To argue that the state is the material condensation of the relations of forces between classes is accurate, so long as the state is still understood as a class state, that is as one that serves a class function in contributing to the reproduction of capitalist relations of production. This class state, with its class institutions, is not designed primarily to reflect the interests of the dominated classes. To the extent that the capitalist state does reflect such interests, thereby granting rights to the dominated classes, this is so only insofar as these rights serve the process of reproduction. If they do not, they can be discarded. This was the case with the welfare state form in interwar Germany, and it is the case with the welfare state form today. The proposition that the state is relatively autonomous and a material condensation of forces is not incompatible with the proposition that the state is a set of class apparatuses. In fact, the state is relatively autonomous because it is a class state, and it is a class state because it is relatively autonomous.
Given all of this, perhaps we need to revisit the concept of Marxist “dictatorship”. Marxist dictatorship, that is class dictatorship, refers to juridico-political processes in their unity with socio-economic processes. In fact, the emphasis is placed on the latter. Some forms of bourgeois government may be relatively liberal, while in others authoritarian elements may be more dominant. But if they both reproduce the fundamental conditions of capitalist relations, can we not speak of two different forms of the bourgeois state? Of two different forms of bourgeois dictatorship? It is my view that this is not reductionism. The liberal form is not reduced to the authoritarian form, when it is argued that they both constitute forms of bourgeois dictatorship. The starting point is the difference between the two forms. But as much attention is paid to the form of decision-making (whether it is democratic or authoritarian), equal emphasis must be placed on the socio-economic relations that are reproduced by this form.
What sets Marxist theory apart from bourgeois theory? That it examines juridico-political institutions and processes in their unity and contradictory development with socio-economic ones. The Marxist concept of dictatorship is an excellent example of this. A demand for “democracy” in the abstract remains meaningless from a Marxist standpoint. It is problematic to call for the democratisation of capitalist formations such as the European Union without any mention of power, property, and productive relations. And it is equally problematic to celebrate uncritically bourgeois institutions and mechanisms such as referendums for their radical democratic potential.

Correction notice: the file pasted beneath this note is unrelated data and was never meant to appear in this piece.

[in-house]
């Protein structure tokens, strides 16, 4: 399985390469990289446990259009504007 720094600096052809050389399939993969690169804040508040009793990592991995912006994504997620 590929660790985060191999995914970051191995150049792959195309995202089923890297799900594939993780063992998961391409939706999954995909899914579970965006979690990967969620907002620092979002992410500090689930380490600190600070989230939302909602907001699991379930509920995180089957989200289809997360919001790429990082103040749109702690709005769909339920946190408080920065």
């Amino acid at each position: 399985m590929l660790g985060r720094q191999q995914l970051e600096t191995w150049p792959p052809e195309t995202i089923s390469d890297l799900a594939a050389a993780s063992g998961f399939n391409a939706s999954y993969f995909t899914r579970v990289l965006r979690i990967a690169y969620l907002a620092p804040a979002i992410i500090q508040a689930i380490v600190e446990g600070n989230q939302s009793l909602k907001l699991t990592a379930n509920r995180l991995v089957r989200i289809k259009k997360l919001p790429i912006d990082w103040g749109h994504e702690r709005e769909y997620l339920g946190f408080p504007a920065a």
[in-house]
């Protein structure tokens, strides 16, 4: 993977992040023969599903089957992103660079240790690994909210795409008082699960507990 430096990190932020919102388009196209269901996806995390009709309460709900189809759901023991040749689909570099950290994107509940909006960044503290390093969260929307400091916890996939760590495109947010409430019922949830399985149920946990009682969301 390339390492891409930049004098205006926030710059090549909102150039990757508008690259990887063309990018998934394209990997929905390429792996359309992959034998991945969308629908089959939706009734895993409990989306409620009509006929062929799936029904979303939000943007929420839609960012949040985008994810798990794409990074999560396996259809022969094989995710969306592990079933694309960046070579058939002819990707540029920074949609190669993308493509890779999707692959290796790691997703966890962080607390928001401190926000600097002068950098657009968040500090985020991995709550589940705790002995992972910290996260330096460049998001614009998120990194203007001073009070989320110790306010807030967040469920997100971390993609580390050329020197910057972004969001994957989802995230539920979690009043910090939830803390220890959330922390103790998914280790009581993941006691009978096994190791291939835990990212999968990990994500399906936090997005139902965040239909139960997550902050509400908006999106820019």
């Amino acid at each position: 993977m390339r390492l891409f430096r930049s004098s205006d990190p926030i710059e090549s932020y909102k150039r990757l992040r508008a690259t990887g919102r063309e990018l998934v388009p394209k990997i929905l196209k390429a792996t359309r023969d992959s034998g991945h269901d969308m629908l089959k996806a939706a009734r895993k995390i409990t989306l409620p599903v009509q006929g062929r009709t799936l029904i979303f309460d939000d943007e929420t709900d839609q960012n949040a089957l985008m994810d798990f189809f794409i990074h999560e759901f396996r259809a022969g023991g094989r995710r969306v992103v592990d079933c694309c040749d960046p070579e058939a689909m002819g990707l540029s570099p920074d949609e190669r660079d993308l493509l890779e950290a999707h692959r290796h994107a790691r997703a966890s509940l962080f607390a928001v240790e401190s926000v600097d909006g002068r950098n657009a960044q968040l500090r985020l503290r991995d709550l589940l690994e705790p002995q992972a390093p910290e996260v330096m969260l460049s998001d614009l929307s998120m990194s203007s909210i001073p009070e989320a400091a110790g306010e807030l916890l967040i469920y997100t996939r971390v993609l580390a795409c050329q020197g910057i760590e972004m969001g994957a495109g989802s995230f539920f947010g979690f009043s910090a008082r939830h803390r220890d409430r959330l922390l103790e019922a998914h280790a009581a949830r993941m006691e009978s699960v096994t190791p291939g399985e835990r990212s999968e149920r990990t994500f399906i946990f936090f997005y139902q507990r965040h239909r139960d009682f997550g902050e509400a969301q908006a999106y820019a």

What Marxist theory can contribute instead is an analysis of the role of bourgeois institutions, and different ways of exercising “public” power, in the capitalist mode of production. From this standpoint, it becomes possible to contest not just the authoritarian and anti-democratic forms of decision making, nor for that matter the neoliberal policies they have frequently accommodated, but the very power, property, and productive relations that these legal forms and policies function to reproduce. It also becomes possible to highlight the need for a properly anti-capitalist alternative.
 Nicos Poulantzas, The Poulantzas Reader: Marxism, Law, and the State, ed. James Martin (London: Verso, 2008), 283.
 Nicos Poulantzas, State, Power, Socialism (London: Verso, 2000 ), 128.
 Poulantzas, State, Power, Socialism, 43.
 Poulantzas, State, Power, Socialism, 84.
 Dimitris Kaltsonis, Law, Society, Classes [in Greek] (Athens: Modern Times, 2005), 31 (original emphasis).
Dimitrios Kivotidis is Lecturer in Law at the University of the West of England at Bristol. He recently defended his doctoral dissertation in law at Birkbeck, University of London.